|My corridor garden in May 2017.|
Taking an old sage's advice, "if there's a will, there's always a way", I felt my ignorance should not be a deterrent because I could access a wealth of free knowledge and advice from the Internet like Facebook groups. Indeed, the modern internet is a miracle for human progress and enjoyment.
In my halcyon days, I spent my school holidays in my maternal grandmother's large sprawling farms, filled with tropical fruits, flowers, and roses that she nurtured with immense labor and love for the enjoyment of her grandchildren but she never allowed her grandchildren to dirty their hands at gardening.
Three years ago, I decided to have my own garden perhaps to kill my unproductive time in my twilight years rather than other novel aspirations.
I stayed in an ordinary HDB apartment without the luxury of a balcony, lawn, or plots of land like my maternal grandmother had, but I've two meters wide and five meters long common corridor with about six hours of morning sunlight.
More importantly, I have a wonderful young couple as a neighbor and they thankfully empathized with this old man's wish to keep himself busy with fulfilling activities in gardening.
Nevertheless, I always keep my corridor neat and clean with no stagnant water or cluster of rubbish for mosquitoes and cockroaches to raise their unwelcome families. My main worry is troubles from my town council's environment inspectors.
I reckoned my neighbors could also enjoy the greeneries and fragrant aroma of my garden as they passed by daily through an otherwise bare concrete corridor.
Incidentally, through the years I collected a few beautiful antiques looking flower pots that were discarded at my neighborhood junk bins. I never used them till the day I found my inspiration to start gardening.
At the beginning of my gardening adventure, I build different platforms and racks along the corridor to place my flowering pots.
After I erected and painted the brick racks and platforms, I had no idea what to plant, where to plant, what are the plant's needs, and how I like my garden to look like. Every single day thereafter I spent thinking, learning from Internet resources, and planning.
Initially, I planted a few easy growing flowering plants. I have no idea what were the names of the plants but when they survived and started to bloom, it brought me immense satisfaction, confidence, and a belief that I might actually have green fingers to begin a journey of faith in gardening.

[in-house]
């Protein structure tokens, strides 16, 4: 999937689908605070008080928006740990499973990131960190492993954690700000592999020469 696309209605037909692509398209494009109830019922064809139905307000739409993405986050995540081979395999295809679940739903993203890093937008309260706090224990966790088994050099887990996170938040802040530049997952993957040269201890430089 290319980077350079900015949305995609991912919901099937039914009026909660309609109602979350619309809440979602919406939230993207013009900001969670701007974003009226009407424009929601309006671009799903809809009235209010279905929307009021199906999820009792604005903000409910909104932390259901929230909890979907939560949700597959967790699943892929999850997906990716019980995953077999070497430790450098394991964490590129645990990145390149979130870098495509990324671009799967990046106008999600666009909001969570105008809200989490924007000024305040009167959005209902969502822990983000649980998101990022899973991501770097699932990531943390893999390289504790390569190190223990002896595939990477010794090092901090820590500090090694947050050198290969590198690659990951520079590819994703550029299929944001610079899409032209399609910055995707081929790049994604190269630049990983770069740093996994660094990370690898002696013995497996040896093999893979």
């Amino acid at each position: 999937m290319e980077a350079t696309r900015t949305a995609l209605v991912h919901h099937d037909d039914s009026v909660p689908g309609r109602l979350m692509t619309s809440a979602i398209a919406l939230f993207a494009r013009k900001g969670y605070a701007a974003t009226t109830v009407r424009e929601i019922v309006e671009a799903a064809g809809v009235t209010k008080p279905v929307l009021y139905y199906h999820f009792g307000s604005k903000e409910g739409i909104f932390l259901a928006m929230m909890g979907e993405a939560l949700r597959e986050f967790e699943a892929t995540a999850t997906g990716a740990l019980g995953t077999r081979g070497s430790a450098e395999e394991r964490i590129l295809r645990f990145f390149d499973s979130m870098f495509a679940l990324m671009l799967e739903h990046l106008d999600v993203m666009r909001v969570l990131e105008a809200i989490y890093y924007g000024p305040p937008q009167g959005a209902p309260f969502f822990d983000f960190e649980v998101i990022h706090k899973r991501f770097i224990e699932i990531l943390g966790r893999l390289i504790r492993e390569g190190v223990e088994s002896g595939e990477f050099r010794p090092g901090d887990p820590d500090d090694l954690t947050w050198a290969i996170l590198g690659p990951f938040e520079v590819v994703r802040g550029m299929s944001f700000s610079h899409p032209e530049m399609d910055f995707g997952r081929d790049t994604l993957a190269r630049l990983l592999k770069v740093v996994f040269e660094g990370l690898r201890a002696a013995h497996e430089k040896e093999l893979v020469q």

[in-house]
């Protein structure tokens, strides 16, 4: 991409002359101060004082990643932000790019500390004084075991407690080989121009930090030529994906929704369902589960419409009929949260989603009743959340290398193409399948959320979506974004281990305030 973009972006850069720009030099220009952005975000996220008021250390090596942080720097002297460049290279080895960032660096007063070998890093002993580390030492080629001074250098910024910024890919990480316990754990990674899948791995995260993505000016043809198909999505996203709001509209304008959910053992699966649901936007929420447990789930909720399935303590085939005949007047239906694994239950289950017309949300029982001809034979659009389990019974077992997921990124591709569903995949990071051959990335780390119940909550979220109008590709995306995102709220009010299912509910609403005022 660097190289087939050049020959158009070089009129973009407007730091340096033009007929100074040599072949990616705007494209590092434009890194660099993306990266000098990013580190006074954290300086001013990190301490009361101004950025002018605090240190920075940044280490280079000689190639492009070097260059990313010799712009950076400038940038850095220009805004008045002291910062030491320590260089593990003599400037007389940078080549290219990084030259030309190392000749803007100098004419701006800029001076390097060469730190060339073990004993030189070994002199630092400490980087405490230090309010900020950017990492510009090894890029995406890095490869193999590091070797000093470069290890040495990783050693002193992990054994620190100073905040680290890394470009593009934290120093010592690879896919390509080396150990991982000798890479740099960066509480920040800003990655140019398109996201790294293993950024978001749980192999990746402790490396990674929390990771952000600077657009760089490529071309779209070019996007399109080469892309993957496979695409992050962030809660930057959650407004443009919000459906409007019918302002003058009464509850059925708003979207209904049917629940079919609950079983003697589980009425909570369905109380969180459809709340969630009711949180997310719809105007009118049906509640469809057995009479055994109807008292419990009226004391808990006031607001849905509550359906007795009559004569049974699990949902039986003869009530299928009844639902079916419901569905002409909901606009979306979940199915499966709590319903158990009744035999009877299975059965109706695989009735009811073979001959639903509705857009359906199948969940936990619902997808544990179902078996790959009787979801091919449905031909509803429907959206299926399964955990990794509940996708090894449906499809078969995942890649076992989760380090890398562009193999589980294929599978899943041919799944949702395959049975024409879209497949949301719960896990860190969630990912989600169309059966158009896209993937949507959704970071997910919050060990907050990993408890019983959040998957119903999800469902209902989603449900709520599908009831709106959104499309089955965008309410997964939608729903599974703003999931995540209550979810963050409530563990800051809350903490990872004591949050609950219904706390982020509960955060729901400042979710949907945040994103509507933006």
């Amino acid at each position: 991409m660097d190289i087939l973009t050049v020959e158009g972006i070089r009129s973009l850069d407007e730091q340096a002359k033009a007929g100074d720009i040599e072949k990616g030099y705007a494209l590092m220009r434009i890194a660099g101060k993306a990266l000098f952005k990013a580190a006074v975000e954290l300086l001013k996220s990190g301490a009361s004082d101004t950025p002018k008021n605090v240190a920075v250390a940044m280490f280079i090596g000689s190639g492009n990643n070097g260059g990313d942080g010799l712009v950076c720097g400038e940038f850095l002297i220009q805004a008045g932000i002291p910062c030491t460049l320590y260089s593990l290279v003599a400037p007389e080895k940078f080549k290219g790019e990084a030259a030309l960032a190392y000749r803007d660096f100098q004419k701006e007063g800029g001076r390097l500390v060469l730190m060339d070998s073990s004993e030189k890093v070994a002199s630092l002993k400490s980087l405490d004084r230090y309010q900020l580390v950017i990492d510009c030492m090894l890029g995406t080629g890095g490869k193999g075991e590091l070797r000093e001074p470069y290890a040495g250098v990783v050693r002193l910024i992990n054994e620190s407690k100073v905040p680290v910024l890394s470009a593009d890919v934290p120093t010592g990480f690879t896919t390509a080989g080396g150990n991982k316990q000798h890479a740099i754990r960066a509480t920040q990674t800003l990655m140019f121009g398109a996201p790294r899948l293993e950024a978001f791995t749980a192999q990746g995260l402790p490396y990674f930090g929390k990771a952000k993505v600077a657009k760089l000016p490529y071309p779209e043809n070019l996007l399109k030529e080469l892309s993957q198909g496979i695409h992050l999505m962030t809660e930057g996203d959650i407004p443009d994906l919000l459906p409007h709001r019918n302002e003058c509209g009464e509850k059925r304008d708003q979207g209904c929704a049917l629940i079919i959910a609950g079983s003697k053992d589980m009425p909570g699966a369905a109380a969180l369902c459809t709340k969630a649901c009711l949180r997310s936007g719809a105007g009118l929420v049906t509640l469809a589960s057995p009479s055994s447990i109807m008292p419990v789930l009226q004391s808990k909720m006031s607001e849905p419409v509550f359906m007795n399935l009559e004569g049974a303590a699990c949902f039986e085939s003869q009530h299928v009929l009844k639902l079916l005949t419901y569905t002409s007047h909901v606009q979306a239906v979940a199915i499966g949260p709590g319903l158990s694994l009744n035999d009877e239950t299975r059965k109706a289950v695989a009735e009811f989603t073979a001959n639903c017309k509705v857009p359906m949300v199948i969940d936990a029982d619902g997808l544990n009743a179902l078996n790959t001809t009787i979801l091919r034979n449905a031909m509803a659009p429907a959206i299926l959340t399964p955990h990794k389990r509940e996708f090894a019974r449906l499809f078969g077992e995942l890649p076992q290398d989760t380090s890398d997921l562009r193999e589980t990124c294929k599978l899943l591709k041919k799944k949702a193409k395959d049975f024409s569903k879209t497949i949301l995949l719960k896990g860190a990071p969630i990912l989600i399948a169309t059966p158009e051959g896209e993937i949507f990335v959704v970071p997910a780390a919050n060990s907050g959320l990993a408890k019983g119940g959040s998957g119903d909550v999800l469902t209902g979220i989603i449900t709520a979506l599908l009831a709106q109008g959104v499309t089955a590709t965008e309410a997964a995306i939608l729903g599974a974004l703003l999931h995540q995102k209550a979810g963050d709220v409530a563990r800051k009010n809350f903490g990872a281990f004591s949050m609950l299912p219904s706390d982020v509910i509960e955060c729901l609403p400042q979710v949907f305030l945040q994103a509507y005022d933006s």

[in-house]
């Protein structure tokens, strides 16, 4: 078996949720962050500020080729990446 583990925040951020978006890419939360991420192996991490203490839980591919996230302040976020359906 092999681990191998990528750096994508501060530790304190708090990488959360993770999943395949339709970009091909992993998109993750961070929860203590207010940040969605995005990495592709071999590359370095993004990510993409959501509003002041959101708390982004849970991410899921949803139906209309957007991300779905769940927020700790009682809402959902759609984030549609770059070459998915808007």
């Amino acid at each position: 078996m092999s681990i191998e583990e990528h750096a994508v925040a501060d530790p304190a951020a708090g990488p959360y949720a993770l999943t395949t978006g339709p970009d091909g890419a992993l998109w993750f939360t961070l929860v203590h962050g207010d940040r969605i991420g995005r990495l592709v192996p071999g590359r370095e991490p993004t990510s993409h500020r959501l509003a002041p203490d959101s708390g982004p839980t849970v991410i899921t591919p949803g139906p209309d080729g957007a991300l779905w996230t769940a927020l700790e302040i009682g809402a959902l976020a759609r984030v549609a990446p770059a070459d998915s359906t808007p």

A month later I decided to add more racks below my windows so that I have more planting space.
As I drove my cab around Singapore roads, private estates, and public parks, I scouted and stole suitable plants and cuttings for my infant garden. After a while, I found this illegal way of collecting plants rather nerve-racking and gave up.
At one time, I wanted to change my original plan of growing only flowering plants to include food and fruit plants but this ambitious endeavor failed miserably. All my vegetable and fruit plants died after germination.
Over the years, I have made a few mistakes, overcame a few but continue to challenge myself to perfect my skills. My aim is to know all my plants and deliver the right growth condition to them so they in turn reward me with beautiful and healthy flowers and fruits.
So here I am.
Today I have about 100 different plant types in my little garden. Fortunately, most are easy to care and require little or no attention other than occasional fertilizing and pruning but I like the challenge of growing my flowers from seeds or cuttings instead of buying from nurseries and flower shops.
As I regularly arrange my plants to form a tidy pattern and to get the best of the sunlight, I take pride in knowing that my corridor garden is the prettiest and largest in my block of apartments.
I'm happy to discover this enjoyable recreation in my retirement days and I pray for many more years to look after my little garden and enjoy the "fruits" of my labor.
Gardening had somewhat transformed my lifestyle and daily routine. Although I love nature, I was never a gardening person and my knowledge of horticulture is elementary. But on my retirement days, I found gardening is something physically easy yet spiritually enriching.
Gardening is also fun and I encourage those who are about to retire or already retired and have some space to develop a small garden.
Whether it's for pleasure or for fruits, it will help you to spend your time fruitfully.
I wish I had started several years earlier but like in many other things, it's never too late ....to start gardening.